1. A special session to address school finance. This can’t be just to make payments to districts to cover Harvey costs that insurance and the feds won’t pay, though that absolutely needs to happen, and it can’t be something that waits till 2019 and is the initiative of the House Education Committee and Speaker Straus, because we already know they’re on board for this. It also can’t be used as a vehicle for pushing through the usual hobbyhorses like vouchers or the new obsessions like bathroom bills. The call would have to include both addressing disaster funding and more importantly the overall inequities of the system. The reason why this would be a change would be that it would demonstrate for the first time that Greg Abbott wants to fix this problem, and it would provide him with the chance to separate himself from Dan Patrick. For a variety of what should be obvious reasons, I don’t expect this to happen, but if it does it will be a real change.

2. Someone loses an election as a result of being unwilling to take positive action to abet recovery. I don’t think this will happen because right now the main obstacle to getting things done is Paul Bettencourt, and he’s not in any position to lose a race. The members of Congress who voted against Harvey aid, whatever their reasons for doing so, are all well outside the affected area. If a special session does happen, then that would create opportunities for people to say and do potentially costly things, but in the absence of such, I any current officeholder has much to worry about at this time.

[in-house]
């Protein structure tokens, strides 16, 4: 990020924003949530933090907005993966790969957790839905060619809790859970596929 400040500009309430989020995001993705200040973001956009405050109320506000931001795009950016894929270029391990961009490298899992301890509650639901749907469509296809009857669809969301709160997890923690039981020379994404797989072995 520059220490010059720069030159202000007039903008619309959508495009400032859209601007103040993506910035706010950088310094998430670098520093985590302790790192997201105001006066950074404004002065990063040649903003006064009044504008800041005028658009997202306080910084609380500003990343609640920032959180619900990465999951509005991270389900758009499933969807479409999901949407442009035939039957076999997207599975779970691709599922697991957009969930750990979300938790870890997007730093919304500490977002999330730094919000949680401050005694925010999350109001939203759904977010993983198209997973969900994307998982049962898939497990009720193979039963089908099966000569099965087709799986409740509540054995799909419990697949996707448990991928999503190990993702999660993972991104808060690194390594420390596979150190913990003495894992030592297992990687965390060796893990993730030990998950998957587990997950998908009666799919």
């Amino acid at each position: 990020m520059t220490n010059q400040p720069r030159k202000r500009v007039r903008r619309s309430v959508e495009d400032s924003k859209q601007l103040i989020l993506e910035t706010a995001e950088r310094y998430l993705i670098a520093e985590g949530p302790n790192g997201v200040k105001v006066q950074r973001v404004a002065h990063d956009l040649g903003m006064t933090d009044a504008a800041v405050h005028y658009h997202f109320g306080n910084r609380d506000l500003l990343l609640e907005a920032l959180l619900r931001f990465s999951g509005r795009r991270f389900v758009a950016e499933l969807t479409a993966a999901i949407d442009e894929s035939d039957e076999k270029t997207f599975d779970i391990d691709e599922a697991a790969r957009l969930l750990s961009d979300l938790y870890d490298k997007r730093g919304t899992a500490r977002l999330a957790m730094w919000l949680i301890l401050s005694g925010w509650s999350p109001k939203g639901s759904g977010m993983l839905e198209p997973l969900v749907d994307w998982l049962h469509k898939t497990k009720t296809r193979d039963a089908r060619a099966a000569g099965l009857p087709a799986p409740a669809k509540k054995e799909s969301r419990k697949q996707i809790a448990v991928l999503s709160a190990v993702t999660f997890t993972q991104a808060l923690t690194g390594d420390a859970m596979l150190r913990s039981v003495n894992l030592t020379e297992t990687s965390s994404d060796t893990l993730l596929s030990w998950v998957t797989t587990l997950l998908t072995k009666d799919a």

I’m sure there are other possibilities, but these are what come to my mind. Everything else feels like normal business to me. Maybe if the state winds up doing nothing to help cities and school districts cover costs, despite the $10 billion-plus in the Rainy Day Fund, that would count as something having changed, though that’s clearly not what the story is about. I’m open to the idea that “things” will “change” after Harvey, but I’m going to wait until I see it happen before I believe it.

Mostyn talks storm lawsuits

The Texas Tribune interviews Steve Mostyn, leading litigator in matters relating to storm damage, about what to expect after Harvey.

TT: How will HB 1774 impact people after Harvey?

MOSTYN: When you lower the penalties … if you lower them down to almost nothing and make it difficult for people to hire lawyers, then the conduct will get worse, so it’s going to be more difficult to get paid for [storm-related claims] because they don’t quite have the same [legal] tools in the chest that they used to … whatever length of rope you give the insurance companies — not all of them but a large, large number of them — they’ll run as far as they can run.

TT: Besides typical insurance policy lawsuits, do you see any other storm-related lawsuits on the horizon?

MOSTYN: There’s been some contact about some of these folks, where there was construction going on in some of these neighborhoods and they had blocked off all the [storm drains]. They did that so they wouldn’t get pollution into the [drainage] systems, and some of those companies didn’t go in and remove them and so some of those neighborhoods flooded.

We’ve had calls about people in Meyerland who bought homes, and on the home disclosure there’s the box checked off that the house has never flooded and maybe it’s flooded twice.”

TT: Who would be liable in that scenario?

MOSTYN: It would be back against the seller probably. And maybe the Realtor if the Realtor made representations.

Yeah, there’s going to be a lot of lawsuits in the near to medium-term future. Sometimes that’s the only way to get justice done. In the meantime, if you or someone you know that has been affected by Harvey think you’re getting a raw deal from your insurance company, call a lawyer.